Sunday, September 19, 2010

The Open Veins of Latin America

The 1971 publication of Las venas abiertas de América Latina, the Open Veins of Latin America, earned Eduardo Galeano exile from Uruguay and entry into the pantheon of literary giants. Even in its English translation, the story of "five centuries of the pillage of a continent," as the book's subtitle describes the work, is almost pleasurable reading by way of Galeano's extraordinary eloquence.

The primary relevance of Open Veins, however, is a capacity for moral outrage and thoughtful analysis in its author commensurate with his literary abilities. Blending journalism, history, and economics with political and moral analyses, the book traces the roots of Latin America's misery to the exploitation and domination of the region, by Spain, other European powers, and eventually the United States, often in the company of local elites.

For five centuries, Latin America, among the richest of regions beneath the soil, has languished in an unnatrual poverty. Beginning with the Spanish conquest, the region has been looted, its great fortunes reserved for foreigners and their local collaborators, and toil and misery allotted to its people. Thought the details may be obscure, the plot is familiar.

The story of Open Veins is another familiar plot of obscure details. It gave voice to the marginalized and oppressed peoples of the region, who received it with enthusiasm. Isabel Allende refers simply to the book with the yellow cover that accompanied her into exile from Chile after the overthrow of democracy there. The military dictatorship of Chile was joined by those in Brazil, Argentina, and Uruguay in banning the book.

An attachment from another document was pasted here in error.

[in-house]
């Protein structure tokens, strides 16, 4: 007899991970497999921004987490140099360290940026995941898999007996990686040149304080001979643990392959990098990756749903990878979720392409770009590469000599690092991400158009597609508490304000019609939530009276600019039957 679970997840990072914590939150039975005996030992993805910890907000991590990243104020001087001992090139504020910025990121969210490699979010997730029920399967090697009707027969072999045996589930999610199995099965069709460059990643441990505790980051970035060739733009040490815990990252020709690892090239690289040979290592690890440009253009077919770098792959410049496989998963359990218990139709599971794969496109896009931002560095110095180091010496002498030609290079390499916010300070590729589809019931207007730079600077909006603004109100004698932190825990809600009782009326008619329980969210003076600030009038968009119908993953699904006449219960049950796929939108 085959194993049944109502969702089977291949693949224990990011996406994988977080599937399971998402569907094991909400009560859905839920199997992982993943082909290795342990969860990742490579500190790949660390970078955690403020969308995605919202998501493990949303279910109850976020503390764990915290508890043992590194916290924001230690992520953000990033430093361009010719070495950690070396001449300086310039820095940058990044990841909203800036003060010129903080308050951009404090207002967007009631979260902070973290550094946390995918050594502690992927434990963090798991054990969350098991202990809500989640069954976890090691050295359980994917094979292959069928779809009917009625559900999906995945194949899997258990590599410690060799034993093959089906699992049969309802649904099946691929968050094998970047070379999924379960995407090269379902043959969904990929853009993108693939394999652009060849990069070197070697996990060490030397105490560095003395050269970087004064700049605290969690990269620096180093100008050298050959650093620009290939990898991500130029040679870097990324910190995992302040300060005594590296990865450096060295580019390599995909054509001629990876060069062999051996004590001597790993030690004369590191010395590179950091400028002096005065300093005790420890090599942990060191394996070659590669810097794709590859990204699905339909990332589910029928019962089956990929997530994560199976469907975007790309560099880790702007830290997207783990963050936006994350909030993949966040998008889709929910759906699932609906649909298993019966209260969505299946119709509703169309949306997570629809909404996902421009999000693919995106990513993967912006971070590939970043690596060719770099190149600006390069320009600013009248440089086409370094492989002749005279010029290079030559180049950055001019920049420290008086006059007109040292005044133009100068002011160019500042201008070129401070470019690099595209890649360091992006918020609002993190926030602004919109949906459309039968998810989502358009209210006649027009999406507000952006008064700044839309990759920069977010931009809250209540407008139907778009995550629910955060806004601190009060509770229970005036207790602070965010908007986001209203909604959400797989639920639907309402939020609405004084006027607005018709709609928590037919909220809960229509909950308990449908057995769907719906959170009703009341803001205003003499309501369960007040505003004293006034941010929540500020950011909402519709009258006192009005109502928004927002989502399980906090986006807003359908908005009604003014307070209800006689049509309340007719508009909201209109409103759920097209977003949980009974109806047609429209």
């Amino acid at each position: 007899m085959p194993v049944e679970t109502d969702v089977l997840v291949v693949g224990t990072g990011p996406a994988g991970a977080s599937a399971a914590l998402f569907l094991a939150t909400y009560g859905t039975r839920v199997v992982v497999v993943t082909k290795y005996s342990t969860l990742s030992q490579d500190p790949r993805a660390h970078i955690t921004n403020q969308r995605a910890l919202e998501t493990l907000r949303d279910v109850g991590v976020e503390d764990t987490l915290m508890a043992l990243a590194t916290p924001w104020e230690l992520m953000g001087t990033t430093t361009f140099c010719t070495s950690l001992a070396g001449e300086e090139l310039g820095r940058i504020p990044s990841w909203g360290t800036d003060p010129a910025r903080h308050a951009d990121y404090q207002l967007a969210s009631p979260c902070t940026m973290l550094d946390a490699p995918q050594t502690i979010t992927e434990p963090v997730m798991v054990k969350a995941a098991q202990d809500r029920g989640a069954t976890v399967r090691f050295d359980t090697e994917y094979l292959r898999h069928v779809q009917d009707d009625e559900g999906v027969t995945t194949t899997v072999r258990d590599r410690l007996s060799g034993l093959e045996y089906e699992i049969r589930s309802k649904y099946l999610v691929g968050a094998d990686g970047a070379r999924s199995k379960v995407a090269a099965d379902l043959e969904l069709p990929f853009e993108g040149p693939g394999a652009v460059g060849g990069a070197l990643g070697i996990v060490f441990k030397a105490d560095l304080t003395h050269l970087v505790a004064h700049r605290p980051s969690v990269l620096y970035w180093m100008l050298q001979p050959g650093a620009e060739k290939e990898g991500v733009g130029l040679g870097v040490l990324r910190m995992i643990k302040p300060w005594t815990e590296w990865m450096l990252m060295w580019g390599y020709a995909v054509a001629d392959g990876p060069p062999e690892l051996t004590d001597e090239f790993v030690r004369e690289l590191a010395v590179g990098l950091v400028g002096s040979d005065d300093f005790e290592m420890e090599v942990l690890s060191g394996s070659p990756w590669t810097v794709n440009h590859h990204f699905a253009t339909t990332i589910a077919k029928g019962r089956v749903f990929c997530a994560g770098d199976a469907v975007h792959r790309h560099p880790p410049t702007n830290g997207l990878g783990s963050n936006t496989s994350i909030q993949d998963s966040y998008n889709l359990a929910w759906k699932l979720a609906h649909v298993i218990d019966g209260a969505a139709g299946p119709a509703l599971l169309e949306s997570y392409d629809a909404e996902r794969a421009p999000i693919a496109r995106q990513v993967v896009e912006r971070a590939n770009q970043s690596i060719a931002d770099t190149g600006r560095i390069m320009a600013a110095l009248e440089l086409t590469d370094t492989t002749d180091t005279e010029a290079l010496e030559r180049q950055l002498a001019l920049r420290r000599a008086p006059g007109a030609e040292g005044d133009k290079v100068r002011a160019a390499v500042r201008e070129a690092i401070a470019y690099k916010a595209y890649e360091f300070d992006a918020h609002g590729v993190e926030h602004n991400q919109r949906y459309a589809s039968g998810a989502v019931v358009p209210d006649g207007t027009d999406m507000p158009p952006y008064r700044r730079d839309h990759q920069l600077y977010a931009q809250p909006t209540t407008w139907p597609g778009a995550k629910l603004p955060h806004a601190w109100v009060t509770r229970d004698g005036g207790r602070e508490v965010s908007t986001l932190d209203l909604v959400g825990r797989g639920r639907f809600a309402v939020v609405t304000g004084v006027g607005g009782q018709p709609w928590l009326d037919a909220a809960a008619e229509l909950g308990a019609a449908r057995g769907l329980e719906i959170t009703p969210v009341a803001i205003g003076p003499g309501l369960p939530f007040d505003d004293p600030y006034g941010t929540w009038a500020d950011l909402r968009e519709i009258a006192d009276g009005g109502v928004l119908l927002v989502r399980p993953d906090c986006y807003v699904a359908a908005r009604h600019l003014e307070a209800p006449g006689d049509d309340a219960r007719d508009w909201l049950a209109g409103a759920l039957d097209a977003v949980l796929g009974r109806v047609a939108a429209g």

Those regimes have collapsed, the books has outlived them. The continued popularity of Open Veins, however, must be seen in part as reflection of the continuation of the injustices it denounces. When Barak Obama received a copy of the book at a diplomatic conference he scoffed that just because he is given a copy of Peter Pan doesn't mean he will read it.

But Obama already knows the plot well. The month after comparing Galeano's masterpiece to Peter Pan the democratically elected government of Honduras was overthrown in a military coup. It is not known if the American government was involved in the coup, it is clear, however, that President Obama broke with the rest of the region and of the world in supporting and thus preserving the coup. A few months later he established a ring of new American military outposts in the region. So the pillage continues into a sixth century. Perhaps more Americans should read the book their President mocks.

No comments: